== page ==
implementation of Path MTU Discovery.  This is not a specification,
  but rather a set of notes provided as an aid for implementers.

However, this section contains a lot of normative language. Is that all
non-normative?


S 5.3.
  If the stale PMTU value is too large, this will be discovered almost
  immediately once a large enough packet is sent on the path.  No such
  mechanism exists for realizing that a stale PMTU value is too small,
  so an implementation SHOULD "age" cached values.  When a PMTU value
  has not been decreased for a while (on the order of 10 minutes), the
  PMTU estimate should be set to the MTU of the first-hop link, and the
  packetization layers should be notified of the change.  This will
  cause the complete Path MTU Discovery process to take place again.

Is this really good advice for TCP? It seems like if you have a
situation where it required several attempts to get the true PMTU (for
instance, if you have successively narrower tunnels), then a PMTU
reset could have a pretty material impact on throughput.


S 6.
      dropped.  A node, however, should never raise its estimate of the
      PMTU based on a Packet Too Big message, so should not be
      vulnerable to this attack.

I get that this is now not a normative statement but rather a claim
about what nodes who follow the MUST NOT in S 4, but it might still
be better to make it a MUST to avoid confusion.
2017-05-08
06 Eric Rescorla [Ballot Position Update] New position, No Objection, has been recorded for Eric Rescorla
2017-05-07
06 Suresh Krishnan IESG state changed to IESG Evaluation from Waiting for Writeup
2017-05-07
06 Suresh Krishnan Ballot has been issued
2017-05-07
06 Suresh Krishnan [Ballot Position Update] New position, Yes, has been recorded for Suresh Krishnan
2017-05-07
06 Suresh Krishnan Created "Approve" ballot
2017-05-07
06 Suresh Krishnan Ballot writeup was changed
2017-05-05
06 Ines Robles Request for Last Call review by RTGDIR Completed: Has Nits. Reviewer: Ines Robles.
2017-04-24
06 Stewart Bryant Request for Telechat review by GENART Completed: Ready with Issues. Reviewer: Stewart Bryant. Sent review to list.
2017-04-23
06 Suresh Krishnan Telechat date has been changed to 2017-05-11 from 2017-04-27
2017-04-19
06 Jean Mahoney Request for Telechat review by GENART is assigned to Stewart Bryant
2017-04-19
06 Jean Mahoney Request for Telechat review by GENART is assigned to Stewart Bryant
2017-04-17
06 Rifaat Shekh-Yusef Request for Telechat review by SECDIR Completed: Has Issues. Reviewer: Rifaat Shekh-Yusef.
2017-04-13
06 Tero Kivinen Request for Telechat review by SECDIR is assigned to Rifaat Shekh-Yusef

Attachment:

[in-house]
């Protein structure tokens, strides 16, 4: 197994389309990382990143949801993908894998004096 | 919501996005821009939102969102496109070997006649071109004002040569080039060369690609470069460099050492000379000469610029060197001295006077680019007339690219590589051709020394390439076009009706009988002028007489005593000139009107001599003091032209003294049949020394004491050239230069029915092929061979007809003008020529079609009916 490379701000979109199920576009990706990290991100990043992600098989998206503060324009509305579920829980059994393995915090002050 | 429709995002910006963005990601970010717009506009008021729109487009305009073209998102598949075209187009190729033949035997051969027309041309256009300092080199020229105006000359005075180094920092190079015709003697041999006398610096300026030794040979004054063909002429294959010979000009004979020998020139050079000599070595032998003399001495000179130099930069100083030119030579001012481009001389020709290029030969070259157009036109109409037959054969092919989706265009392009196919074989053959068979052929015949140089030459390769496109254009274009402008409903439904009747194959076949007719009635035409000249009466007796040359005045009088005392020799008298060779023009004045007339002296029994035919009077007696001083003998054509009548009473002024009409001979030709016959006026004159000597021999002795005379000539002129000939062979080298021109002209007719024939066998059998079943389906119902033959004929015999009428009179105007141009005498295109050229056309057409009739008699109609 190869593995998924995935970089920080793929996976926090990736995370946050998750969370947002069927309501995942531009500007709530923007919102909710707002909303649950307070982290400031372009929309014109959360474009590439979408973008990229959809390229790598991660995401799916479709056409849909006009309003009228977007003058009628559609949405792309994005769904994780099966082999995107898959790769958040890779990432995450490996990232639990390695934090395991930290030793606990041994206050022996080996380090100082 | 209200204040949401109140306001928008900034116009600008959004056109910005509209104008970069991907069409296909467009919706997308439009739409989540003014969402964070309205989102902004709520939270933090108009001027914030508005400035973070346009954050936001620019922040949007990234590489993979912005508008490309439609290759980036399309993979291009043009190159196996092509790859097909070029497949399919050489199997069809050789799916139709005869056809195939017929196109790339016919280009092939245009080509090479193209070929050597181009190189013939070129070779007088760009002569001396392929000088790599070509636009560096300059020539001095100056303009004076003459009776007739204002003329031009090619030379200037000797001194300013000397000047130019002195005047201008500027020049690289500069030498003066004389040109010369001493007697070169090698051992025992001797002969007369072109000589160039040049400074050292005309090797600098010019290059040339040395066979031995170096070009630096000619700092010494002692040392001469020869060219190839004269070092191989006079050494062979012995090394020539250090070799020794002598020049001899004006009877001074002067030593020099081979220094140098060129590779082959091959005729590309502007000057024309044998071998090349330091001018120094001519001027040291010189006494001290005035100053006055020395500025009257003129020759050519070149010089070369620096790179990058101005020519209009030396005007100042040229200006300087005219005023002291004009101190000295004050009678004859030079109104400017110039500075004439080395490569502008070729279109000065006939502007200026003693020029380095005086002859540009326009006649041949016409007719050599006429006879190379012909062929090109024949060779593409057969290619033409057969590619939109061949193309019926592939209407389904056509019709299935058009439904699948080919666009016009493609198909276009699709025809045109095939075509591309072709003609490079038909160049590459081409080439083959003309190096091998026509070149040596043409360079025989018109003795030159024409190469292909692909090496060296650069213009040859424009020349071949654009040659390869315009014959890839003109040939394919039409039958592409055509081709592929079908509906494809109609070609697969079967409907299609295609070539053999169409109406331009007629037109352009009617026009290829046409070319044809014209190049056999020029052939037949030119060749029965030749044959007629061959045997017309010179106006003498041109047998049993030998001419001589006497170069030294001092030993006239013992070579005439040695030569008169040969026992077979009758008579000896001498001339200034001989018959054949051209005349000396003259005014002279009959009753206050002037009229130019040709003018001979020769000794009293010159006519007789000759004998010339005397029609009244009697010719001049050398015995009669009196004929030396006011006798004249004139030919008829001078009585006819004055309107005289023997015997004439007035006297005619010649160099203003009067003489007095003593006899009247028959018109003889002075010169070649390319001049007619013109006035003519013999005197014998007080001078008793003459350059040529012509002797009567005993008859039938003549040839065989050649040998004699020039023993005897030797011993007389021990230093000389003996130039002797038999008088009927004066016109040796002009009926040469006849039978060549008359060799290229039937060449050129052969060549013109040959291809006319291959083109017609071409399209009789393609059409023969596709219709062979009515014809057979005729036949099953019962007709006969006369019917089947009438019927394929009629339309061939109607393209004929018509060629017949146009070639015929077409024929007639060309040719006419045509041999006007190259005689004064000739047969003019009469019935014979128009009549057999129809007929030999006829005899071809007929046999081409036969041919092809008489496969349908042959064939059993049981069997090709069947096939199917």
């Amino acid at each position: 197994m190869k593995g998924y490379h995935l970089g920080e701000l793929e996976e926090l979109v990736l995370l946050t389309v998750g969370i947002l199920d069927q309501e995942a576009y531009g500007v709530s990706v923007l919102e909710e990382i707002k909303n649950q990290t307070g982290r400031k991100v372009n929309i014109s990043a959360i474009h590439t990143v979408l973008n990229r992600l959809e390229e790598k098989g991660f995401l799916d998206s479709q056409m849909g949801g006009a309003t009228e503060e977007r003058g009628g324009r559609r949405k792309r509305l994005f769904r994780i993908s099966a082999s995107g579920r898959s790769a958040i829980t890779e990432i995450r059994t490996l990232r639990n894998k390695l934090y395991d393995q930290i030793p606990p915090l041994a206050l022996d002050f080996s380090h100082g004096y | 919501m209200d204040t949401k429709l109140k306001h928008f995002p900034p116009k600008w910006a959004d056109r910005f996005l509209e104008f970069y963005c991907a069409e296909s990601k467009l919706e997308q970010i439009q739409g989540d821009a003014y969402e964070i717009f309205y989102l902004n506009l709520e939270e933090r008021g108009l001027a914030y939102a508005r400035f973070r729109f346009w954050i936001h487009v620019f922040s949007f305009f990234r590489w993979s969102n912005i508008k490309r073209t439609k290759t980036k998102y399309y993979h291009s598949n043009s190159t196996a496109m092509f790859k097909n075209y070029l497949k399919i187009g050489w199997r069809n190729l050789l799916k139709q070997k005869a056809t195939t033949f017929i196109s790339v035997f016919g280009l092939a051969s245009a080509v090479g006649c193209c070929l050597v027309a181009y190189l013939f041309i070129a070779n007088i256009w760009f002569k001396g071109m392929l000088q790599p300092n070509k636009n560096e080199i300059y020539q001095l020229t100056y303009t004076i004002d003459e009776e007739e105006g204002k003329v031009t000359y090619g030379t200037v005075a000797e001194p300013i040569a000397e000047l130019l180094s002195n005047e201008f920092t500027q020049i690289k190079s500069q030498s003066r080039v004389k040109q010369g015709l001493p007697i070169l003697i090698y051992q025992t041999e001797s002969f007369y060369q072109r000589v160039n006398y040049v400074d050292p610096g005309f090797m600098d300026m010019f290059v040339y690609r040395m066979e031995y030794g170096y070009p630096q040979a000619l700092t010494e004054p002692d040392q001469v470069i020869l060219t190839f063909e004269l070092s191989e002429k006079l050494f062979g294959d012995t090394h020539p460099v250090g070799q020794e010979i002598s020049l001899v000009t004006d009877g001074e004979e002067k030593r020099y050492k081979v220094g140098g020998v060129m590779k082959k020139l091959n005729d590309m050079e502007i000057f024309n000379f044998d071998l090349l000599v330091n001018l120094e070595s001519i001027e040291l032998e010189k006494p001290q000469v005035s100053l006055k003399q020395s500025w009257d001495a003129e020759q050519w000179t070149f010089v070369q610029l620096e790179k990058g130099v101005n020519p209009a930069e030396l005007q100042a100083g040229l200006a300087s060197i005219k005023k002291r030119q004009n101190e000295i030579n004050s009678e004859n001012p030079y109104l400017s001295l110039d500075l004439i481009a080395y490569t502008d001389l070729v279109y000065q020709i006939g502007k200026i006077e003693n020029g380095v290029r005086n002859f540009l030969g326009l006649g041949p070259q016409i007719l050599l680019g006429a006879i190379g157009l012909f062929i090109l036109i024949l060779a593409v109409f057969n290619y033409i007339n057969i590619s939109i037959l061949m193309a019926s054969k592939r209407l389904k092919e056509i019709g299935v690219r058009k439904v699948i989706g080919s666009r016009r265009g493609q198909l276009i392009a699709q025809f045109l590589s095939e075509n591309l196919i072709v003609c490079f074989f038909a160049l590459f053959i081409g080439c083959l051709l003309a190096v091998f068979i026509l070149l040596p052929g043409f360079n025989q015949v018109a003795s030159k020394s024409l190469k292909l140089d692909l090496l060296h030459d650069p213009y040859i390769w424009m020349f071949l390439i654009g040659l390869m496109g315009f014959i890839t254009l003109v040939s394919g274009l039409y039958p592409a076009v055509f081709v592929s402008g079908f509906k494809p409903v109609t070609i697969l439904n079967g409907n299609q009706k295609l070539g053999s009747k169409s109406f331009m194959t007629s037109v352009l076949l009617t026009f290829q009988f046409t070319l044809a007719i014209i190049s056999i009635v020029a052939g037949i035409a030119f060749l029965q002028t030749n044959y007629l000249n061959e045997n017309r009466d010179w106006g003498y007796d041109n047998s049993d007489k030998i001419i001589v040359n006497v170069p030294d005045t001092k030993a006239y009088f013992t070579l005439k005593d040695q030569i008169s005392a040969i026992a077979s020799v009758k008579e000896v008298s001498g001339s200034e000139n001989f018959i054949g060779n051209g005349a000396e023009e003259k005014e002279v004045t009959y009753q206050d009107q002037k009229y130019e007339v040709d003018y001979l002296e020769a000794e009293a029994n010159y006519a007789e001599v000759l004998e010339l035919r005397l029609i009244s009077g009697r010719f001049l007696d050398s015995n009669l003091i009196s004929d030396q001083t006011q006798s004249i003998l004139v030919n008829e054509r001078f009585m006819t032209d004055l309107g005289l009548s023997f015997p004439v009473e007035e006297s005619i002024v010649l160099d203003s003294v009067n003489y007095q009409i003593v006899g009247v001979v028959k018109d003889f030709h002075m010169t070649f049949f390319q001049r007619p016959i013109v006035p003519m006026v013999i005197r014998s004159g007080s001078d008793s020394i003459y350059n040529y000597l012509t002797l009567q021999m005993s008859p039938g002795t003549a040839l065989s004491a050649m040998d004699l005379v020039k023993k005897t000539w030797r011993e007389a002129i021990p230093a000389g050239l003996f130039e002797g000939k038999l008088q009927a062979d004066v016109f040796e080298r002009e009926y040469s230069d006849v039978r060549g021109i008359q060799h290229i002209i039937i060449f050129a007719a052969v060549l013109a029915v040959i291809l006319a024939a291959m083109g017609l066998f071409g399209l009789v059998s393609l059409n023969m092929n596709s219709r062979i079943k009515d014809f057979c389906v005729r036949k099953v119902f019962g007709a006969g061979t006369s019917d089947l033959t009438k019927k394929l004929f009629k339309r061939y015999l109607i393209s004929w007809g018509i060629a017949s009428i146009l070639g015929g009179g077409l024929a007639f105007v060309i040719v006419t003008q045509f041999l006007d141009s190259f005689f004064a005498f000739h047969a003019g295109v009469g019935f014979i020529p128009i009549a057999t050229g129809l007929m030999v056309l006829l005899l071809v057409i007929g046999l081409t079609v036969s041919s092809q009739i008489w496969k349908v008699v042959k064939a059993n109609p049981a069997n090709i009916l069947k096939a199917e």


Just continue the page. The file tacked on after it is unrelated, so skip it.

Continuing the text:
2017-04-13
06 Tero Kivinen Request for Telechat review by SECDIR is assigned to Rifaat Shekh-Yusef
2017-04-12
06 Wesley Eddy Closed request for Telechat review by TSVART with state 'Team Will not Review Version'
2017-04-12
06 Wesley Eddy Request for Telechat review by TSVART is assigned to Joseph Touch
2017-04-12
06 Wesley Eddy Request for Telechat review by TSVART is assigned to Joseph Touch
2017-04-07
06 Bob Hinden New version available: draft-ietf-6man-rfc1981bis-06.txt
2017-04-07
06 (System) New version approved
2017-04-07
06 (System) Request for posting confirmation emailed to previous authors: Robert Hinden , 6man-chairs@ietf.org
2017-04-07
06 Bob Hinden Uploaded new revision
2017-04-07
05 Suresh Krishnan Placed on agenda for telechat - 2017-04-27
2017-03-31
05 (System) IANA Review state changed to Version Changed - Review Needed from IANA OK - No Actions Needed
2017-03-31
05 Bob Hinden New version available: draft-ietf-6man-rfc1981bis-05.txt
2017-03-31
05 (System) New version approved
2017-03-31
05 (System) Request for posting confirmation emailed to previous authors: Robert Hinden , 6man-chairs@ietf.org
2017-03-31
05 Bob Hinden Uploaded new revision
2017-03-28
04 Martin Stiemerling Request for Telechat review by TSVART Completed: Not Ready. Reviewer: Joseph Touch.
2017-03-27
04 Jonathan Hardwick Request for Last Call review by RTGDIR is assigned to Ines Robles
2017-03-27
04 Jonathan Hardwick Request for Last Call review by RTGDIR is assigned to Ines Robles
2017-03-04
04 Susan Hares Request for Last Call review by OPSDIR Completed: Has Issues. Reviewer: Susan Hares. Sent review to list.
2017-03-01
04 (System) IESG state changed to Waiting for Writeup from In Last Call
2017-02-26
04 Suresh Krishnan Removed from agenda for telechat
2017-02-23
04 (System) IANA Review state changed to IANA OK - No Actions Needed from IANA - Review Needed
2017-02-23
04 Sabrina Tanamal
(Via drafts-lastcall@iana.org): IESG/Authors/WG Chairs:

The IANA Services Operator has reviewed draft-ietf-6man-rfc1981bis-04.txt, which is currently in Last Call, and has the following comments:

We …
(Via drafts-lastcall@iana.org): IESG/Authors/WG Chairs:

The IANA Services Operator has reviewed draft-ietf-6man-rfc1981bis-04.txt, which is currently in Last Call, and has the following comments:

We understand that this document doesn't require any registry actions.

While it's often helpful for a document's IANA Considerations section to remain in place upon publication even if there are no actions, if the authors strongly prefer to remove it, we do not object.

If this assessment is not accurate, please respond as soon as possible.

Thank you,

Sabrina Tanamal
IANA Services Specialist